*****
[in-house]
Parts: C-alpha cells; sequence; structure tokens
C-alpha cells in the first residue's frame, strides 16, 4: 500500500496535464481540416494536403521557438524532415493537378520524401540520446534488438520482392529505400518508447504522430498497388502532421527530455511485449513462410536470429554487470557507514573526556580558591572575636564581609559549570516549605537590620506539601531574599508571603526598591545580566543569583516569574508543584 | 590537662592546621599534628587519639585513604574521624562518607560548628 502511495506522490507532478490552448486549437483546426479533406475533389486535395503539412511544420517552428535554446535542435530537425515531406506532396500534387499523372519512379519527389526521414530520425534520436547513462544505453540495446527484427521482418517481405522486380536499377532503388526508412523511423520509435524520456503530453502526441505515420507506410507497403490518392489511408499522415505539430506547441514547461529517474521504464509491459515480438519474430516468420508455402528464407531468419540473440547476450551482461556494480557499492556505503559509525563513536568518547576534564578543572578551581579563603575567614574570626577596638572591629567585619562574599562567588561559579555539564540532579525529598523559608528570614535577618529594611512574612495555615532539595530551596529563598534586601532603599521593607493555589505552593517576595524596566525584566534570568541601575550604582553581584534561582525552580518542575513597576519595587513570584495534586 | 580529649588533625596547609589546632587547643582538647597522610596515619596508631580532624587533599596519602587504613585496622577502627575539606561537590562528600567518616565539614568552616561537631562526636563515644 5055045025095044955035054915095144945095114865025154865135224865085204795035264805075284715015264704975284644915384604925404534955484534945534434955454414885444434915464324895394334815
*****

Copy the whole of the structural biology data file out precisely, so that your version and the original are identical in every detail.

[in-house]
Parts: C-alpha cells; sequence; structure tokens
C-alpha cells in the first residue's frame, strides 16, 4: 500500500496535464481540416494536403521557438524532415493537378520524401540520446534488438520482392529505400518508447504522430498497388502532421527530455511485449513462410536470429554487470557507514573526556580558591572575636564581609559549570516549605537590620506539601531574599508571603526598591545580566543569583516569574508543584 | 590537662592546621599534628587519639585513604574521624562518607560548628 502511495506522490507532478490552448486549437483546426479533406475533389486535395503539412511544420517552428535554446535542435530537425515531406506532396500534387499523372519512379519527389526521414530520425534520436547513462544505453540495446527484427521482418517481405522486380536499377532503388526508412523511423520509435524520456503530453502526441505515420507506410507497403490518392489511408499522415505539430506547441514547461529517474521504464509491459515480438519474430516468420508455402528464407531468419540473440547476450551482461556494480557499492556505503559509525563513536568518547576534564578543572578551581579563603575567614574570626577596638572591629567585619562574599562567588561559579555539564540532579525529598523559608528570614535577618529594611512574612495555615532539595530551596529563598534586601532603599521593607493555589505552593517576595524596566525584566534570568541601575550604582553581584534561582525552580518542575513597576519595587513570584495534586 | 580529649588533625596547609589546632587547643582538647597522610596515619596508631580532624587533599596519602587504613585496622577502627575539606561537590562528600567518616565539614568552616561537631562526636563515644 5055045025095044955035054915095144945095114865025154865135224865085204795035264805075284715015264704975284644915384604925404534955484534945534434955454414885444434915464324895394334815